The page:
Pollution near equator has biggest impact on global ozone levels, study finds

When it comes to air pollution, a new study has found countries close to the equator do more damage than their northern neighbours, even when those in the tropics produce fewer emissions.

Findings show effects of rapid industralization in South and Southeast Asia

Students walk along a street as they are released from school to return home early due to the haze in Jambi, Indonesia, on Sept. 29, 2015. The rapid pace of industrialisation in countries close to the equator has caused global ozone emissions to skyrocket, research suggests. (Antara Foto/Wahdi Setiawan via Reuters)

When it comes to air pollution, a new study has found countries close to the equator do more damage than their northern neighbours, even when those in the tropics produce fewer emissions.

The study, published today in the journal Nature Geoscience, looks specifically at global levels of ozone — a greenhouse gas and toxic air pollutant — which have increased worldwide over the last three decades. 

"We wanted to ask the question how much of that change that's happened over the last three decades is due to the change in location of emissions versus the increase in total emissions globally," Jason West, who led the research at the University of North Carolina-Chapel Hill, told CBC News. "So we separated out those two factors and we found that change in location was by far the most important."

That means where we pollute matters more than how much we pollute, at least when it comes to ozone-producing chemicals from car exhaust fumes, power plants, biomass burning and more. 

So while China's emissions have increased more than India's and Southeast Asia's from 1980 to 2010, the last two have contributed more to the total global ozone increase, the researchers say.

Girls play with a balloon under a flyover amidst the heavy smog in New Delhi, India, on Nov. 6, 2016. A new study suggests air pollution from countries like India has a greater impact on global ozone emissions to due to proximity to the equator. (Adnan Abidi/Reuters)

These findings are significant as more ozone-forming emissions come from rapidly industrializing nations in South and Southeast Asia — places like India and Indonesia. 

Historically, most emissions have come from North America and Europe, says West.

"But that's changed a lot over the past few decades as we have controlled our emissions and other parts of the world have industrialized," West said. "So that shifted emissions toward the equator."

More sun, more ozone 

The sunny climate in these nations exacerbates the problem.

That's because people don't actually emit ozone into the atmosphere. Rather, we emit a whole slew of other pollutants called nitrogen oxides, which form ozone when they come into contact with ultraviolet light.

In the stratosphere, part of the upper atmosphere, ozone protects us against the sun's ultraviolet rays. But when ozone forms in the lower atmosphere, or troposphere, it becomes very dangerous to human health, causing respiratory problems and heart disease.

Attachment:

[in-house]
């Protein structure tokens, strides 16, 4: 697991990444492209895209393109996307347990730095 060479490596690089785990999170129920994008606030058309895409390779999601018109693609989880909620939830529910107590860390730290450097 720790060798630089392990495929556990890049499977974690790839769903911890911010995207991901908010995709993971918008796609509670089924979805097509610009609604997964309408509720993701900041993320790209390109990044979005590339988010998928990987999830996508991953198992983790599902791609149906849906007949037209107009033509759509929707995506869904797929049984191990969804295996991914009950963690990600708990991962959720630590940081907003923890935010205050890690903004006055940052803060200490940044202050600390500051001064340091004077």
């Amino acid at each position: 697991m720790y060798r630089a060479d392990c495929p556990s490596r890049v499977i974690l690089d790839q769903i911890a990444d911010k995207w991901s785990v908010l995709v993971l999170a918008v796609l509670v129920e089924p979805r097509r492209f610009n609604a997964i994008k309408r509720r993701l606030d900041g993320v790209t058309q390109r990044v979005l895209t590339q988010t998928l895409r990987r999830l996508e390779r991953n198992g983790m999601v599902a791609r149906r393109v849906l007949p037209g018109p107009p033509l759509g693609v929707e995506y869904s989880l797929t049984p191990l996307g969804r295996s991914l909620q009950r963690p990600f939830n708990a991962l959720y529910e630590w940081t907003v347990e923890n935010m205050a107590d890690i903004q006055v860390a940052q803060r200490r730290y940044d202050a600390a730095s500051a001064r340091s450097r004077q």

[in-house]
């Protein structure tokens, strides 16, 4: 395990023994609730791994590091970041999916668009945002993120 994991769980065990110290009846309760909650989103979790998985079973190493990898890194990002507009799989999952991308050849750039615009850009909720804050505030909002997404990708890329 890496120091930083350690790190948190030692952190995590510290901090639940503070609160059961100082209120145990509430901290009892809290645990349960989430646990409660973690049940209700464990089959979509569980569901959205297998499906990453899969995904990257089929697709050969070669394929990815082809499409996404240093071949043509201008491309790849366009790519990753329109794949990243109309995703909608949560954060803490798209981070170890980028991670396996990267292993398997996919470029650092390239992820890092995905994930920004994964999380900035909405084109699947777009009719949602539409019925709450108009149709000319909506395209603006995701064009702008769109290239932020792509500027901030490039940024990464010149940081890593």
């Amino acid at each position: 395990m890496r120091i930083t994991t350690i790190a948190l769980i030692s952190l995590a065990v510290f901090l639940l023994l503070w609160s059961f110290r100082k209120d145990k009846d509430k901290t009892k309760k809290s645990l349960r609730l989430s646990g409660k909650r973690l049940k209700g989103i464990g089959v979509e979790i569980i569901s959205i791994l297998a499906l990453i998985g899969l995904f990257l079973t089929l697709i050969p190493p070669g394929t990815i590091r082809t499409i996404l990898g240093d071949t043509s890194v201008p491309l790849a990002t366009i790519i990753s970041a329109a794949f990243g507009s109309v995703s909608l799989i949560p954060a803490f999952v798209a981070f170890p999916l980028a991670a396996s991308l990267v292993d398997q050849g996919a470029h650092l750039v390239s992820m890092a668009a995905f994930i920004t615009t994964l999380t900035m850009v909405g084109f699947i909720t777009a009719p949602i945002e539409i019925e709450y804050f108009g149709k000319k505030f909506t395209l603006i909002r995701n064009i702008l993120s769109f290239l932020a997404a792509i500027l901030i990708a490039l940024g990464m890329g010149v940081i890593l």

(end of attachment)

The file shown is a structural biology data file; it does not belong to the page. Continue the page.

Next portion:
The intense, heat-producing sunlight near the equator speeds up the chemical reactions that form ozone. The higher temperatures also push the air up faster, transporting more pollutants higher into the troposphere, where they stick around longer and produce more ozone. 

A woman wearing a face mask shields her face from the sun as haze shrouds Singapore on Aug. 26, 2016. Air pollution, which is on the rise worldwide, contributes to respiratory problems. (Edgar Su/Reuters)

None of this is groundbreaking — scientists have long known that emissions from tropical locations have a greater impact on ozone production — but the scale of it took the researchers by surprise. 

"We thought that the change in location would be important, but we didn't expect really that it would be the most important," West said. "When we first saw the results we thought it was surprising, and so of course we checked and double checked and found that that was the case."

Nobody's off the hook 

Those findings, he said, should have a serious impact on policymaking going forward, especially as it pertains to international agreements to combat air pollution. 

"The world is changing and emissions are continuing to grow and they're continuing to shift toward the equator," West said.

Early morning smog shrouds cooling towers of a power plant in Cape Town, South Africa, June 8, 2006. Global ozone levels are on the rise because of air pollutants from sources like power plants and biomass burning. (Mike Hutchings/Reuters)

But nobody's off the hook. Global ozone levels affect everybody, West said, and when it comes to our health, local air quality matters most.

"So we have every incentive to reduce our own emissions."


Sheena Goodyear


Sheena Goodyear is a web journalist with CBC Radio's As It Happens in Toronto. She is equally comfortable tackling complex and emotionally difficult stories that hold truth to power, or spinning quirky yarns about the weird and wonderful things people get up to all over the world. She has a particular passion for highlighting stories from LGBTQ communities. Originally from Newfoundland and Labrador, her work has appeared on CBC News, Sun Media, the Globe & Mail, the Toronto Star, VICE News and more. You can reach her at